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European Medicines Agency talks to doctors and industry about revising trial design

heart trialThe European Medicines Agency (EMA) has discussed its concept paper for evaluating trial results on treatments for acute coronary syndromes with doctors and drug companies. The conclusions are published today in European Heart Journal: Acute Cardiovascular Care.1
Ahead of updating its internal guidance, the EMA requested a meeting of the Cardiovascular Round Table (CRT), an independent forum established by the European Society of Cardiology (ESC).2 The meeting was attended by clinicians, regulators, and scientists from academia and the pharmaceutical industry. Regulators included members of the Cardiovascular Working Party of the EMA and the US Food and Drug Administration (FDA).3
Lead author Professor Héctor Bueno said: “The EMA had produced proposals on updating the ‘Note for Guidance on Acute Coronary Syndrome’ and wanted feedback from academia and industry. So they asked if the CRT would meet to discuss the issue and come up with recommendations.”
The group’s first recommendation was that trials should use troponin to diagnose myocardial infarction (MI). To establish consistency and facilitate interpretation of data across clinical trials, MI should be defined using the latest guideline on the universal definition of MI.4
It was agreed that trials evaluating medicines for acute coronary syndromes (ACS) should include patients with ST-segment elevation myocardial infarction (STEMI) and patients with non-STEMI (NSTEMI). In certain situations the populations should be studied separately. For example, medicines used during primary percutaneous coronary intervention should be assessed in STEMI alone.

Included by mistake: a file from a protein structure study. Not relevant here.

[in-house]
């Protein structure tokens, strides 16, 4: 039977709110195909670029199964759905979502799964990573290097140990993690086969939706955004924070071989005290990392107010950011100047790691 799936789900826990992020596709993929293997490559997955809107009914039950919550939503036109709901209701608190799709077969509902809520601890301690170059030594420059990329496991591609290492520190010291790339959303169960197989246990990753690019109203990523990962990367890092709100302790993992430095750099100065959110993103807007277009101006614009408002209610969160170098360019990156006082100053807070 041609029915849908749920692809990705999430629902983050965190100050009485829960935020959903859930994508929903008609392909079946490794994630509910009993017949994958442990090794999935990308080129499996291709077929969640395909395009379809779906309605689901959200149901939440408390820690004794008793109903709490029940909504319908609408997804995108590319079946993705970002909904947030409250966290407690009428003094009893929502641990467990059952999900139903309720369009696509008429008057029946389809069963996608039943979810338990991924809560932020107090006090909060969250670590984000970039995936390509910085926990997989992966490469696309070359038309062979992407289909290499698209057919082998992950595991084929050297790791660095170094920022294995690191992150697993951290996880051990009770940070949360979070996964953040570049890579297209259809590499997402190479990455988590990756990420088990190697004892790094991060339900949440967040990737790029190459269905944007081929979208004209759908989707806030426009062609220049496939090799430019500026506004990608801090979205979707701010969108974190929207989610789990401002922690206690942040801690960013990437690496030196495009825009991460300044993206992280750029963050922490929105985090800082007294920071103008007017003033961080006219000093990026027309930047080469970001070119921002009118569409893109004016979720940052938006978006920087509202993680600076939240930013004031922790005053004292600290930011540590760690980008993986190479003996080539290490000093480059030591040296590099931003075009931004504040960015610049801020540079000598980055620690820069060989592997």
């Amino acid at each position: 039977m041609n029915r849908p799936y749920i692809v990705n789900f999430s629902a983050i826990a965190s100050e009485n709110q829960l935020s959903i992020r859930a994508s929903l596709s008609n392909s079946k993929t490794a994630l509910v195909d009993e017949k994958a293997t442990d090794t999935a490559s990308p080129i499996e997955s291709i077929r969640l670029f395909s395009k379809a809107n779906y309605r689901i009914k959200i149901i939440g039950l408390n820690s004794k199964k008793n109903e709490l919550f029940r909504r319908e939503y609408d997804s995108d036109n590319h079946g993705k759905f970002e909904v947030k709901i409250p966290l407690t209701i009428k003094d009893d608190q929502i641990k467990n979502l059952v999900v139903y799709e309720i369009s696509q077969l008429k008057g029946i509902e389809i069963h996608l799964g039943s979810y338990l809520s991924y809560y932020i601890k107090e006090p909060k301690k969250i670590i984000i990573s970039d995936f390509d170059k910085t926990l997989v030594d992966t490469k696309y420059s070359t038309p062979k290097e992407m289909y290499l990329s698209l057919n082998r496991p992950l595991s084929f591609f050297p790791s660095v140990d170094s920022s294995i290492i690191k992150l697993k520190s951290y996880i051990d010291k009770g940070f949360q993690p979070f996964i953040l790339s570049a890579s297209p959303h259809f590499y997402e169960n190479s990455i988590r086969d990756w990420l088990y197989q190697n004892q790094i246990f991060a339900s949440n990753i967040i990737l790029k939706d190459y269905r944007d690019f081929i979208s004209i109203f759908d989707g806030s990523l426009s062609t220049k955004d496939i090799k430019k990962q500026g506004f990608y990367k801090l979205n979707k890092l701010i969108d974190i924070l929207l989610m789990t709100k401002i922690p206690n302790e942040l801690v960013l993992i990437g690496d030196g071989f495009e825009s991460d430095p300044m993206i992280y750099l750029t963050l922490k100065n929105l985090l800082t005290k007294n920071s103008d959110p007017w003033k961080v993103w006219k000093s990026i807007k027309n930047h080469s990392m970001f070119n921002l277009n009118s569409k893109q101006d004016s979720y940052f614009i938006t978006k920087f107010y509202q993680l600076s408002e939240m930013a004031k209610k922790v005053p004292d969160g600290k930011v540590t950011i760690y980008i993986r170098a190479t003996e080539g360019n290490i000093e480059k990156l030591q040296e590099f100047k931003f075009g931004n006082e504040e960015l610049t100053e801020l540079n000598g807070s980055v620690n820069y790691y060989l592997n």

Professor Bueno said: “Scientists often prefer narrow and ‘clean’ populations but industry seeks marketing authorisation for a broader population. Subgroup analysis can be done as a second step. The discussion showed why there can different views on the optimal trial design because the aims may be different.”
Similarly, it was recommended that trials should not focus on high, intermediate or low risk patients but should include patients at all levels of risk. Trials should be designed so that information is collected to enable calculation of the Global Registry of Acute Coronary Events (GRACE) risk score for each patient. Subgroup analysis according to risk can then be conducted as a second step.
“For approval, EU regulators recommend a trial design that includes patients with different clinical profiles and risks, who are in different settings and geographies within the EU,” said Professor Bueno. “They want robust, well conducted clinical trials with a clear benefit/risk analysis of the study population and results that could be extrapolated to a broader population treated in day-to-day clinical practice.”